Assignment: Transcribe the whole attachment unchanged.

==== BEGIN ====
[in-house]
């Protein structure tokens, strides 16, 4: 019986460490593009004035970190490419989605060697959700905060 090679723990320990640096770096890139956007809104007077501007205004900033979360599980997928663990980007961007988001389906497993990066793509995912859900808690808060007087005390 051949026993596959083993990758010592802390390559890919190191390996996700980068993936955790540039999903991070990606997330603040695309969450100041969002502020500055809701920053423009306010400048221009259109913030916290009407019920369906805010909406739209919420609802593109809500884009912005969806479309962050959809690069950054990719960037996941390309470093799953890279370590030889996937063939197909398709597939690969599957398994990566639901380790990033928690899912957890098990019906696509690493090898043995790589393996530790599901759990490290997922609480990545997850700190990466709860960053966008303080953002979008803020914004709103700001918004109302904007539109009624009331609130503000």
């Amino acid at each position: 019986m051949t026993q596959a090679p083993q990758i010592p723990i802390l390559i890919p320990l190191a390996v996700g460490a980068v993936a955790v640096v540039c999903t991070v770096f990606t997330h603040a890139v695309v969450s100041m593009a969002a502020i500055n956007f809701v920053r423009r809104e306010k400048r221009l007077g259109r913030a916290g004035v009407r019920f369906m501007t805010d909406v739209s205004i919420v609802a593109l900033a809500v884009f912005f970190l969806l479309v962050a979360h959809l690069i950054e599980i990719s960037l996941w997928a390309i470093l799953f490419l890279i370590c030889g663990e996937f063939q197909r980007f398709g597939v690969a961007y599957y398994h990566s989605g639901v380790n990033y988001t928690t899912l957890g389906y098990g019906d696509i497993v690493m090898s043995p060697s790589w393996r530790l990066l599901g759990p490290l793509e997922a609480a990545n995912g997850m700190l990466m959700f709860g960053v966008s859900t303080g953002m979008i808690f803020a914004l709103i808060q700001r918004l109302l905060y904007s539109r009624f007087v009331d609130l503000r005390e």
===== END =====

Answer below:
[in-house]
């Protein structure tokens, strides 16, 4: 019986460490593009004035970190490419989605060697959700905060 090679723990320990640096770096890139956007809104007077501007205004900033979360599980997928663990980007961007988001389906497993990066793509995912859900808690808060007087005390 051949026993596959083993990758010592802390390559890919190191390996996700980068993936955790540039999903991070990606997330603040695309969450100041969002502020500055809701920053423009306010400048221009259109913030916290009407019920369906805010909406739209919420609802593109809500884009912005969806479309962050959809690069950054990719960037996941390309470093799953890279370590030889996937063939197909398709597939690969599957398994990566639901380790990033928690899912957890098990019906696509690493090898043995790589393996530790599901759990490290997922609480990545997850700190990466709860960053966008303080953002979008803020914004709103700001918004109302904007539109009624009331609130503000």
């Amino acid at each position: 019986m051949t026993q596959a090679p083993q990758i010592p723990i802390l390559i890919p320990l190191a390996v996700g460490a980068v993936a955790v640096v540039c999903t991070v770096f990606t997330h603040a890139v695309v969450s100041m593009a969002a502020i500055n956007f809701v920053r423009r809104e306010k400048r221009l007077g259109r913030a916290g004035v009407r019920f369906m501007t805010d909406v739209s205004i919420v609802a593109l900033a809500v884009f912005f970190l969806l479309v962050a979360h959809l690069i950054e599980i990719s960037l996941w997928a390309i470093l799953f490419l890279i370590c030889g663990e996937f063939q197909r980007f398709g597939v690969a961007y599957y398994h990566s989605g639901v380790n990033y988001t928690t899912l957890g389906y098990g019906d696509i497993v690493m090898s043995p060697s790589w393996r530790l990066l599901g759990p490290l793509e997922a609480a990545n995912g997850m700190l990466m959700f709860g960053v966008s859900t303080g953002m979008i808690f803020a914004l709103i808060q700001r918004l109302l905060y904007s539109r009624f007087v009331d609130l503000r005390e």